208
mrAlx
3y

Website: "your ad blocker's on, consider adding us to your white list..."
Me: *inspect element*
Me: *Delete modal*
*Insert montage of me hacking into the mainframe for dramatic purposes*

I'm in. 😎

Comments
  • 7
    Also, you can add a filter on the adblocker to hide the stupid modal every time.

    I do this to stop my bank's self advertisement
  • 26
    site: your adblocker is on...
    me: ctrl w
  • 13
    Be glad you don't live in Europe. At the moment, there is a debate about whether adblockers are illegal because they bypass code. Javascript is currently considered as a kind of copy protection.

    So if a website only allows access when the adblocker is turned off and you still use an adblocker to access the site, you are acting illegally.

    Crazy world.
  • 3
    @tracktraps that Is already solved, it is perfectly legal to use an adblocker, I think that was the 5th lawsuit in that topic
  • 6
  • 11
    SHITTY WEBSITE: consider removing you adblocker.

    ME: Consider removing your obnoxious banners the play auto and occupy more than 30% of the real-estate that should be showing the shitty article that you plagiarized from some other website, you dirt, worthless son of a motherless donkey. Go fuck yourself!
  • 0
    @mundo03 No, that's not entirely solved. There are ongoing legal proceedings.

    Using an Adblocker is legal, of course, but not when it is used to access websites that have "effective copy protection". Javascript is regarded as an "effective copy protection". The Adblocker circumvents this protection, so it is still not legal.
  • 2
    The worst is when they spawn a new modal as soon as you remove it.
  • 2
    @BindView this is the correct way to respond to this abuse.
  • 0
    @tracktraps I recall that, I believe court said this is bullshit.

    Js code can be copyrighted or whatever and the user can change it, as long as the original file in the server.

    But, this might be in battle as you said, I could not find an article on it.

    Is this in Germany ?
  • 1
    @mundo03 I think the debate started in Germany. As far as I know, everything that circumvents copy protection is forbidden in Germany. I would have to research the exact legal situation in other European countries, but I'm almost certain that it also applies there.
  • 0
    @tracktraps in hungary you can download pirated games or movies as long as you dont sell them tho
  • 0
    @BindView In Poland you can do everything - nobody is interested in it. They sell pirate copies on almost every street corner. I'm not from Poland, but I know some developers from there :)
  • 1
    Surely just editing your hosts file will bypass all of these issues
  • 2
    @tracktraps it’s not like that. Indeed, Romania, Bulgaria, Hungary, Poland, Czech and a few other countries have nothing against piracy as long as you don’t sell or make money from that (it includes donations for torrent trackers etc.). This is why a lot of torrent trackers are selling vip accounts for example along with a service (stupid unusable shared hosting etc.)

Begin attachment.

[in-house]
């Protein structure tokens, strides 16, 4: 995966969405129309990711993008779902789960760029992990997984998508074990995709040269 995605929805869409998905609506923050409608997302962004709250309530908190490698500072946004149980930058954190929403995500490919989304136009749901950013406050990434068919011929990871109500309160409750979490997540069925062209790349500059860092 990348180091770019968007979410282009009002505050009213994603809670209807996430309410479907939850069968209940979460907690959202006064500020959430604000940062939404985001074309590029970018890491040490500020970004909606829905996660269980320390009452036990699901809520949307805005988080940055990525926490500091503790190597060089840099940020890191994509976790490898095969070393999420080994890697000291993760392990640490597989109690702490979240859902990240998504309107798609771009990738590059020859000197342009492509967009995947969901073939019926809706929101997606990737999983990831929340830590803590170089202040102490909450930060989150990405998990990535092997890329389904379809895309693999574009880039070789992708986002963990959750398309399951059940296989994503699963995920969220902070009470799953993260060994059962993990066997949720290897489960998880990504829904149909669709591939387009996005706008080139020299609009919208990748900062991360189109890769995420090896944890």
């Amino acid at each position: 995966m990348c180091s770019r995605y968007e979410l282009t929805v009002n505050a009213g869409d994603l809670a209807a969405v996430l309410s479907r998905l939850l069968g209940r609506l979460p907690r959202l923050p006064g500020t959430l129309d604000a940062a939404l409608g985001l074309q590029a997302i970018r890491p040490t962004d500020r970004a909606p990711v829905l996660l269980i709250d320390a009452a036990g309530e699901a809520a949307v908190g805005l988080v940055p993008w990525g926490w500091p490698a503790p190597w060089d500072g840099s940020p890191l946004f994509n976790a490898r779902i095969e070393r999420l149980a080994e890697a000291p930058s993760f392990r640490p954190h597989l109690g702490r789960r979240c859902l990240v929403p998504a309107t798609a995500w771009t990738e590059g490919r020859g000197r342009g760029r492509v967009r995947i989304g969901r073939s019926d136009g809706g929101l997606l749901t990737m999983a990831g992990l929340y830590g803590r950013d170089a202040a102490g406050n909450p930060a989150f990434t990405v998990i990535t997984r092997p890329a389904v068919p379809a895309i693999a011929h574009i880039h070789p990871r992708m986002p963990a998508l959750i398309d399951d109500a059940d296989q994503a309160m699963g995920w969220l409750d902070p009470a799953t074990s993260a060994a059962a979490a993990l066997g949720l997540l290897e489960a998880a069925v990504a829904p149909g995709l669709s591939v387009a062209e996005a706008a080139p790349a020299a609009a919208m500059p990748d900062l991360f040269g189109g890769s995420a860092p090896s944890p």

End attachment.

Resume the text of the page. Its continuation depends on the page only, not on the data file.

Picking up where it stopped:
Here in Romania they tried to track the torrent users and make them pay fines but it’s impossibru. Literally everybody is abusing piracy. On another hand: we don’t have Pandora, Spotify, Hulu, Amazon Prime and Netflix is extremely limited. How are we supposed to access things? I personally, being a developer, does not influence me too much. I can afford to pay for a decent VPN in US but the rest of the country doesn’t.
  • 0
    @tracktraps actually I do live in Europe but I had no idea about that D:
  • 1
    There is a website for shows and movies which pops up a window saying you have to log in. A co-worker was next to me when I erased the line from the inspector and he was like "WOOOOOOOW YOURE SO AWESOME"
  • 1
    @BartBB now you will forever be known at work as the elite hacker that you are
  • 1
    I use AdNauseum and subscribe to the anti adblock filters.
  • 0
    @mundo03 @BindView @Lahsen2016 @m0fo @mrAlx @Hikky

    Germany has always been the guinea pig for laws.

    It's always the same procedure:

    1. District Court
    2. State Court
    3. Higher Regional Court
    4. Federal Supreme Court (last instance for/in Germany)
    5. European Court of Justice (EuGH)

    At the moment, we are already at the Higher Regional Court on this matter, which means it's practically a law in Germany.
    Now a trial at the Federal Court of Justice is being sought. Afterwards it goes on to the European Court of Justice.

    Once the European Court of Justice has ruled, the law is binding for all European countries that are EU members.

    So, two more instances and all EU-Members are screwed.
  • 0
    I usually just make a decision at that point of "do I really care about the contents of this article or site". If the answer is no, I just close it instead of giving them ad revenue.

    If the answer is yes, I inspect the modal and remove it as was mentioned above. If JavaScript makes another moral pop up, I go into the console and remove the listeners for such events.
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